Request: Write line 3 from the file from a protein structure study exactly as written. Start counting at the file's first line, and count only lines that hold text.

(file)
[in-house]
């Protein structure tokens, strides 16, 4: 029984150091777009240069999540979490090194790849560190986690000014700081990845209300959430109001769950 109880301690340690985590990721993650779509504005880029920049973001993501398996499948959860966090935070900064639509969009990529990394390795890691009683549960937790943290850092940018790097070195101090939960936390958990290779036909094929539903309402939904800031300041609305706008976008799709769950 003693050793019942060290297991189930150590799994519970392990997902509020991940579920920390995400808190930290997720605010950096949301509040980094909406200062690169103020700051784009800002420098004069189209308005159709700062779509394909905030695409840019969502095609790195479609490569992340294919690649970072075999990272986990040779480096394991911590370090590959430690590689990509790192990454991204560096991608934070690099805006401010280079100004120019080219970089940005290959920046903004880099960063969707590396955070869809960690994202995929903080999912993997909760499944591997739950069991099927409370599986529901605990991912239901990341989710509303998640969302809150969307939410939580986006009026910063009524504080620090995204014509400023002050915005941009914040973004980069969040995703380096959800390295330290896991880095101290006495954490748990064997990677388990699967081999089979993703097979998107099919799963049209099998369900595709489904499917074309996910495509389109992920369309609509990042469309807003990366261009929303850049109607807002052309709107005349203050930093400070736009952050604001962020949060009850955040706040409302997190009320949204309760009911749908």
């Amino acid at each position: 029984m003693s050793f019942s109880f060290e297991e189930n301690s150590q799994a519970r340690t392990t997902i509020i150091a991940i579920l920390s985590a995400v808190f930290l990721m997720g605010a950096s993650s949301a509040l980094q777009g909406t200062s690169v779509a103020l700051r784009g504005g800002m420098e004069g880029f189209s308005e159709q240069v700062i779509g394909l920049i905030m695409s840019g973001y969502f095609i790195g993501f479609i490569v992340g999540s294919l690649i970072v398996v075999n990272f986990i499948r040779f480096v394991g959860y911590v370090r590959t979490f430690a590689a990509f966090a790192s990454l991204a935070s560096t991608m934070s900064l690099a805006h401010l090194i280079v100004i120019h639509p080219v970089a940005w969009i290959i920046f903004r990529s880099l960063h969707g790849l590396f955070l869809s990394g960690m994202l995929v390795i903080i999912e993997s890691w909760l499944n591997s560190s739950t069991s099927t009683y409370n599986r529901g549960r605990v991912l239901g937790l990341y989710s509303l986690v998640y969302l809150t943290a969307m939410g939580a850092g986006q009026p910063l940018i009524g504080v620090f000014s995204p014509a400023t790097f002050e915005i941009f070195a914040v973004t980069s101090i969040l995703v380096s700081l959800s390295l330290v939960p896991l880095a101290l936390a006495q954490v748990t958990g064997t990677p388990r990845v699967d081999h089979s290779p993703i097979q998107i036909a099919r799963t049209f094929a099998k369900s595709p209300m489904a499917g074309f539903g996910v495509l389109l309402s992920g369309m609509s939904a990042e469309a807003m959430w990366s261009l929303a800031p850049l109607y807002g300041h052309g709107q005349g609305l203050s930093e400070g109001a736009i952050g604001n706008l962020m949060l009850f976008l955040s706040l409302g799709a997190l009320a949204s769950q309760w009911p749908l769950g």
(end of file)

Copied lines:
């Amino acid at each position: 029984m003693s050793f019942s109880f060290e297991e189930n301690s150590q799994a519970r340690t392990t997902i509020i150091a991940i579920l920390s985590a995400v808190f930290l990721m997720g605010a950096s993650s949301a509040l980094q777009g909406t200062s690169v779509a103020l700051r784009g504005g800002m420098e004069g880029f189209s308005e159709q240069v700062i779509g394909l920049i905030m695409s840019g973001y969502f095609i790195g993501f479609i490569v992340g999540s294919l690649i970072v398996v075999n990272f986990i499948r040779f480096v394991g959860y911590v370090r590959t979490f430690a590689a990509f966090a790192s990454l991204a935070s560096t991608m934070s900064l690099a805006h401010l090194i280079v100004i120019h639509p080219v970089a940005w969009i290959i920046f903004r990529s880099l960063h969707g790849l590396f955070l869809s990394g960690m994202l995929v390795i903080i999912e993997s890691w909760l499944n591997s560190s739950t069991s099927t009683y409370n599986r529901g549960r605990v991912l239901g937790l990341y989710s509303l986690v998640y969302l809150t943290a969307m939410g939580a850092g986006q009026p910063l940018i009524g504080v620090f000014s995204p014509a400023t790097f002050e915005i941009f070195a914040v973004t980069s101090i969040l995703v380096s700081l959800s390295l330290v939960p896991l880095a101290l936390a006495q954490v748990t958990g064997t990677p388990r990845v699967d081999h089979s290779p993703i097979q998107i036909a099919r799963t049209f094929a099998k369900s595709p209300m489904a499917g074309f539903g996910v495509l389109l309402s992920g369309m609509s939904a990042e469309a807003m959430w990366s261009l929303a800031p850049l109607y807002g300041h052309g709107q005349g609305l203050s930093e400070g109001a736009i952050g604001n706008l962020m949060l009850f976008l955040s706040l409302g799709a997190l009320a949204s769950q309760w009911p749908l769950g």